https://doi.org/10.1351/goldbook.C01191
A reduction in the @[email protected] of certain reactions of a @[email protected] RX in solution [by a path that involves a @[email protected] with formation of R+ (or R ) ions as reaction intermediates] caused by the addition to the reaction mixture of an electrolyte solute containing the 'common ion' X (or X+). For example, the rate of @[email protected] of diphenylmethyl chloride in acetone-water is reduced by the addition of salts of the common ion Cl- which causes a decrease in the @[email protected] concentration of the diphenylmethyl @[email protected] in the scheme:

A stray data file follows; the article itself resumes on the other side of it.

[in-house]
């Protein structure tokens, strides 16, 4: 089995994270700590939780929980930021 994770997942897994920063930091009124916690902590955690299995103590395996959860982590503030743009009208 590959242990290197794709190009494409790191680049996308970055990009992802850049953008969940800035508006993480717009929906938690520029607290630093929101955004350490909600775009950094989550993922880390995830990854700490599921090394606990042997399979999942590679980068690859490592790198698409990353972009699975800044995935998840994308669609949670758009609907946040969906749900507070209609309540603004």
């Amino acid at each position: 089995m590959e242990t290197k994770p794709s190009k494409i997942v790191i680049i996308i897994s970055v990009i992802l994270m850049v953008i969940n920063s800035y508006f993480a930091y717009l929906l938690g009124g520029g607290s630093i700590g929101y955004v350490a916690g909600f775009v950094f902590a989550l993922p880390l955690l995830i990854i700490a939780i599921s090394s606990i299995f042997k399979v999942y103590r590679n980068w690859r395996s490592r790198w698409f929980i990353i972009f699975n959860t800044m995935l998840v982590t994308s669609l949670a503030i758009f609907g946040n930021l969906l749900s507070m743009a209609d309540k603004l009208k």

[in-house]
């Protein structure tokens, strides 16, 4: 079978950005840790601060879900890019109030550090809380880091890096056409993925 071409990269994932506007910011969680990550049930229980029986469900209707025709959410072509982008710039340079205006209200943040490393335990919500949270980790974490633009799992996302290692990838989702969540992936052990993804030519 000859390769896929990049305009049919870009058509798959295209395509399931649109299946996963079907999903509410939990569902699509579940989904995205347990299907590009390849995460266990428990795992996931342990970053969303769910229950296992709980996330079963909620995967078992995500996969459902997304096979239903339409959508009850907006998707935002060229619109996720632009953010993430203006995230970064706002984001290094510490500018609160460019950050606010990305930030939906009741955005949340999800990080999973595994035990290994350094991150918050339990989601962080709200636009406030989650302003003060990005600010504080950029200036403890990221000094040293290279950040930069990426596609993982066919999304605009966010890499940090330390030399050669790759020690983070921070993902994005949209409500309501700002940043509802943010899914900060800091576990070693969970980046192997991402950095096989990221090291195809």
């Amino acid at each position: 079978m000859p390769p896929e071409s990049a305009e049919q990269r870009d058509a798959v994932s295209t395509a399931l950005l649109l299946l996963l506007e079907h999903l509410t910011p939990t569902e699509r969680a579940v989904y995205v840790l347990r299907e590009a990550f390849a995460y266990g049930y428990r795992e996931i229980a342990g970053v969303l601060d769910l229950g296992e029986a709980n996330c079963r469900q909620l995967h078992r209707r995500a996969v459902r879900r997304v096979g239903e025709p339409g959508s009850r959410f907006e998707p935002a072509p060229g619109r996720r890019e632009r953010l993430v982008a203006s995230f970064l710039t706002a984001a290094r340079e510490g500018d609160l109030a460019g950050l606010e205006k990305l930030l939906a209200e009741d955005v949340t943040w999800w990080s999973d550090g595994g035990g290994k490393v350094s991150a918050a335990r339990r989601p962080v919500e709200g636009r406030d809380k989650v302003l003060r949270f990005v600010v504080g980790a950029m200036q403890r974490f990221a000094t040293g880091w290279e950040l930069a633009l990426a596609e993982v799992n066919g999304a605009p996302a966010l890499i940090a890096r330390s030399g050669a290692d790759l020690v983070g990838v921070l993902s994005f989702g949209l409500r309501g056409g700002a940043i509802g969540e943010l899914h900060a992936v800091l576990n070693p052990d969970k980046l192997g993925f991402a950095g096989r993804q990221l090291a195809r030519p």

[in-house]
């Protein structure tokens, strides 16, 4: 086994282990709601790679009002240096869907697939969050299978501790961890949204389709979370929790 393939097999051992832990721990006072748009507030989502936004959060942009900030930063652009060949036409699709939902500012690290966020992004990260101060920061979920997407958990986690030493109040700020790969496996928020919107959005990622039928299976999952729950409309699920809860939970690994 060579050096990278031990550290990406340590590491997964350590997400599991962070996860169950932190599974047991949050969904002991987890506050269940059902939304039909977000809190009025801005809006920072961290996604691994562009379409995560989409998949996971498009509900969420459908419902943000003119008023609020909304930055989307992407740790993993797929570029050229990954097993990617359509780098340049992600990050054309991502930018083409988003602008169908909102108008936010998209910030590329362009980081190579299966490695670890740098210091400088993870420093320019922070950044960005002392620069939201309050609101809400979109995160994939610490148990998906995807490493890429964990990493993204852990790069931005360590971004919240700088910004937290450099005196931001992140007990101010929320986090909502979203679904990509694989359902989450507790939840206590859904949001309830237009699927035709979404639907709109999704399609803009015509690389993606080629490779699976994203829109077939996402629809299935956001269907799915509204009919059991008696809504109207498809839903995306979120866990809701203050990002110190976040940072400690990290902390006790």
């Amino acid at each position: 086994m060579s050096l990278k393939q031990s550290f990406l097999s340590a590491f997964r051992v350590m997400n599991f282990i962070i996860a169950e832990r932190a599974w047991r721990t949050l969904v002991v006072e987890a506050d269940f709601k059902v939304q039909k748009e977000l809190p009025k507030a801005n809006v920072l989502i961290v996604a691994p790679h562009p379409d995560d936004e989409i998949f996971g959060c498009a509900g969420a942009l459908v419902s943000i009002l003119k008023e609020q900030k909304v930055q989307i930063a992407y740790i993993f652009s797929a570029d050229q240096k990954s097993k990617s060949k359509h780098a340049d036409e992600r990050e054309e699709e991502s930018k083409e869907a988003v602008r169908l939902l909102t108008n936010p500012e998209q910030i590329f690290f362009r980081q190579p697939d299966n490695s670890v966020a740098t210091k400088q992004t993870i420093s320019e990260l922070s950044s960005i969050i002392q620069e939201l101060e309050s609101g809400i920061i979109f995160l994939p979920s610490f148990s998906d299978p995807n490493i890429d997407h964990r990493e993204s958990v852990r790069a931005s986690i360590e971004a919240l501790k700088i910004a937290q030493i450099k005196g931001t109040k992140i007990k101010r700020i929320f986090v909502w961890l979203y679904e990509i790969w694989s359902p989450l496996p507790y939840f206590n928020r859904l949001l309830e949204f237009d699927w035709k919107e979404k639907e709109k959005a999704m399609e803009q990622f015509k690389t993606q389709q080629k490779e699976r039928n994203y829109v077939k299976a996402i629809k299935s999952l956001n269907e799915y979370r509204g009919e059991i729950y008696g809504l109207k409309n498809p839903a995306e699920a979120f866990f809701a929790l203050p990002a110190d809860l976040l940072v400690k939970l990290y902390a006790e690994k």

C01191-1.png
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This phenomenon is a direct consequence of the @[email protected] on @[email protected] equilibria in electrolytic solution. More generally, the common-ion effect is the influence of the 'common ion' on the reactivity due to the shift of the @[email protected] equilibrium. It may also lead to an enhancement of the @[email protected]
Source:
PAC, 1994, 66, 1077. (Glossary of terms used in physical organic chemistry (IUPAC Recommendations 1994)) on page 1098 [Terms] [Paper]